An experimental therapy for prostate cancer extends patients' median survival time by 4.1 months, Seattle biotech firm Dendreon announced Tuesday.
It’s a small step in curing cancer but a giant leap for a new approach: harnessing the body’s own immune system to fight the disease.
An experimental therapy for prostate cancer successfully used that paradigm to extend patients’ median survival time by 4.1 months, Seattle biotech firm Dendreon announced Tuesday. After three years, 31.7 percent of the patients receiving the therapy were still alive, compared with 23 percent of those on a placebo.
Results of the 512-person clinical trial for Dendreon’s therapy, Provenge, confirmed the findings of a smaller test by prolonging survival without major side effects, the company reported at the American Urological Association annual meeting in Chicago.
- After embarrassment, Seattle finds public toilet that's just right
- NFL.com says Seahawks have most talented roster in league, and speculate on starting lineup
- Seattle's best restaurants? Classics revisited
- Capitol Hill light-rail station nearly ready for trains to rumble
- Historically black Central District could be less than 10% black in a decade
Most Read Stories
“We’re really thrilled with the data we have in hand, and it’s something we’re really looking forward to bringing to patients,” said Dendreon CEO Mitchell Gold.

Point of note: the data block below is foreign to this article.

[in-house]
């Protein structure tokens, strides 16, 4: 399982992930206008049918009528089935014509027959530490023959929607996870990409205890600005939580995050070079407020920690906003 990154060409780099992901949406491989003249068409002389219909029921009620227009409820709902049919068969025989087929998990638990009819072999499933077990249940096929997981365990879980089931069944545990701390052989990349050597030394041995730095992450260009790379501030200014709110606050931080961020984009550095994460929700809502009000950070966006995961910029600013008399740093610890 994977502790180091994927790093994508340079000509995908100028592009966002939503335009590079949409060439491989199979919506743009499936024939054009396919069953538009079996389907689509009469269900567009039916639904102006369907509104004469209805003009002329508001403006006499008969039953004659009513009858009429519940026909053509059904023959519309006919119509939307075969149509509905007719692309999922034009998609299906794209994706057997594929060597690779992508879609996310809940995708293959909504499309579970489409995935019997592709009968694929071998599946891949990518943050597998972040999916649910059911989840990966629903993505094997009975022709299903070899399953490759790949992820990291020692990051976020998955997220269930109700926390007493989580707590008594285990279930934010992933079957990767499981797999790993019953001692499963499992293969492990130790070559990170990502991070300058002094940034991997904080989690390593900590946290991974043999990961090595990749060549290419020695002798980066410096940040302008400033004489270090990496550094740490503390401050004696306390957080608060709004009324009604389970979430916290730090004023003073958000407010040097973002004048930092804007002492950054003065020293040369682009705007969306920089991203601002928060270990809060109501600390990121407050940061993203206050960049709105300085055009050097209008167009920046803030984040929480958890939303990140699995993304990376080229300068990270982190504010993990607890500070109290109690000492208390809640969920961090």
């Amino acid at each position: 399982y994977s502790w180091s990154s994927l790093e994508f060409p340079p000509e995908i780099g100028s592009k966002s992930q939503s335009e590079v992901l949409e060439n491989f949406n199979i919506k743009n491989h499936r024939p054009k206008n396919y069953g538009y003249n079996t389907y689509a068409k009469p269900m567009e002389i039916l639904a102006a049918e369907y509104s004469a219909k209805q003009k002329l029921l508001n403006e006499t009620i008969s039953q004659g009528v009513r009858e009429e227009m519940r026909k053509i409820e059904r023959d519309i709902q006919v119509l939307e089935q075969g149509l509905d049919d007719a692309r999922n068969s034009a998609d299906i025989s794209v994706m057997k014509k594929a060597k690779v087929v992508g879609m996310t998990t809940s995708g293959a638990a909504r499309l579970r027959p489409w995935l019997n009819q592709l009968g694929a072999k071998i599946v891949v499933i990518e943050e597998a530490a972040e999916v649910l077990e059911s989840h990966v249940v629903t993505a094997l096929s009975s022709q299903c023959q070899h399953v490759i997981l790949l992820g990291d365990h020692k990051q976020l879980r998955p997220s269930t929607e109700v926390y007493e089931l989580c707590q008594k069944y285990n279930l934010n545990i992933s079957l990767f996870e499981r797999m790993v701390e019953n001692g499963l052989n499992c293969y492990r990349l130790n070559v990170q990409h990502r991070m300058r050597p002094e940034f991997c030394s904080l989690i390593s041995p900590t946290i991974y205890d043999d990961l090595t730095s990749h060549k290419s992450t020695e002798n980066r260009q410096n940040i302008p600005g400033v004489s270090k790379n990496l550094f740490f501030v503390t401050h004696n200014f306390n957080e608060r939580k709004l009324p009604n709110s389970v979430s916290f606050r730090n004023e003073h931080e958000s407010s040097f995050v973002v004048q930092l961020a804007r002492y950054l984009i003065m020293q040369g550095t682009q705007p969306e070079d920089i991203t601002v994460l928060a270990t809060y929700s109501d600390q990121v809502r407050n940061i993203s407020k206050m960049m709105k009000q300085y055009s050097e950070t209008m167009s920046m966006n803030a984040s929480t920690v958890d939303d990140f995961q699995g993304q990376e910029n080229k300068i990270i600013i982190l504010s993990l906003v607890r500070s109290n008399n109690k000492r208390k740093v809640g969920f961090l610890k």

The latest research is important because “for the first time we’re seeing a response that shows a survival benefit,” said Dr. John Corman, medical director at the Virginia Mason Cancer Institute in Seattle and one of the study’s principal investigators. “It’s extremely exciting. It’s only the first step but a big first step.”
For Dendreon, it was a major milestone in a long and bumpy road toward getting the treatment approved by the U.S. Food and Drug Administration.
Patients enrolled in the trial had an advanced form of the disease that proved resistant to other therapy.
Dendreon said side effects in Provenge patients were “chills, fever, and headache,” but those symptoms “were primarily low-grade with a short duration of 1-2 days following infusion.”
The results were better than the chemotherapy drug, Taxotere, that is used for patients at that stage, and immune therapy doesn’t have debilitating side effects.
“The ability to give these patients both increased survival, and possibly improved quality of life, is very important,” said Dr. Ira Sharlip, spokesman for the urological association.
However, the treatment did not slow progression of the cancer, which Dendreon said is difficult to measure reliably and doesn’t correlate with overall survival.
And the statistics will have to undergo further scrutiny.
“If the data hold up through peer review, primarily through the FDA and the peer-journal process, it would indicate an incremental advance in the management of advanced prostate cancer,” said Matthew Rettig, a medical oncologist and associate professor at UCLA’s David Geffen School of Medicine.